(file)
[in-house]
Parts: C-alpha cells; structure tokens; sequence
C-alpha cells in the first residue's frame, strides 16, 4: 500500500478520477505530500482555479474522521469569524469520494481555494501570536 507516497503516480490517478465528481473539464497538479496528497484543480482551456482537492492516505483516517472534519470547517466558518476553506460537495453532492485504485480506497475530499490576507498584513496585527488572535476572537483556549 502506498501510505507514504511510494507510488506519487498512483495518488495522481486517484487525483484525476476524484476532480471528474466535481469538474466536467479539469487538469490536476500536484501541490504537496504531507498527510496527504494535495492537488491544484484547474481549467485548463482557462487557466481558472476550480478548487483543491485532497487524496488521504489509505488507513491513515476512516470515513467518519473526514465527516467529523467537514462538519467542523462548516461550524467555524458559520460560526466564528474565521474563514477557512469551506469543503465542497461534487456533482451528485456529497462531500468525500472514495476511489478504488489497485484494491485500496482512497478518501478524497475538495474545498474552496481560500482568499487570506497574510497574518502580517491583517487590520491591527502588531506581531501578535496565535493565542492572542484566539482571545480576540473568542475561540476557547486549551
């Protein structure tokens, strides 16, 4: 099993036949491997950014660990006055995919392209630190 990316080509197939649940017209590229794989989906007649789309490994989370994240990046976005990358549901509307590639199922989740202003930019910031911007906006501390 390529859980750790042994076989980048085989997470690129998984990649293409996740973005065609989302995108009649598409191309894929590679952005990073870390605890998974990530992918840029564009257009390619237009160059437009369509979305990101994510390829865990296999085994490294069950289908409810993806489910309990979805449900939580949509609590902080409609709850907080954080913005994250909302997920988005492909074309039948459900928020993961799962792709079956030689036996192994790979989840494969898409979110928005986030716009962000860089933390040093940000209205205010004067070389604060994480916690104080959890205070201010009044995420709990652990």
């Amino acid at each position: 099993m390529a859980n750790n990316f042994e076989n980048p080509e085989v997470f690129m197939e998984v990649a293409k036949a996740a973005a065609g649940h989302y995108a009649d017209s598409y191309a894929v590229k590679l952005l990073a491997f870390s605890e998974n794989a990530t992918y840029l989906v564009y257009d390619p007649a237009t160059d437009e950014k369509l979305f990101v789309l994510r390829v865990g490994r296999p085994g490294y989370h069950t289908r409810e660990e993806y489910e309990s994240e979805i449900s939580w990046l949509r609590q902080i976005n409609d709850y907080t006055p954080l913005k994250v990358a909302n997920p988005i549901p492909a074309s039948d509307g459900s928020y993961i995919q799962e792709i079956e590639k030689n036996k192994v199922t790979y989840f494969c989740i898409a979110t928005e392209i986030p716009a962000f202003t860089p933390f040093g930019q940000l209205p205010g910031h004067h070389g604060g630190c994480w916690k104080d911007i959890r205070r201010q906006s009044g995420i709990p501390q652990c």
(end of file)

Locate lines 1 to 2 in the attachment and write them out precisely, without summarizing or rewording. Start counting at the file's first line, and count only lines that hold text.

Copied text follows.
[in-house]
Parts: C-alpha cells; structure tokens; sequence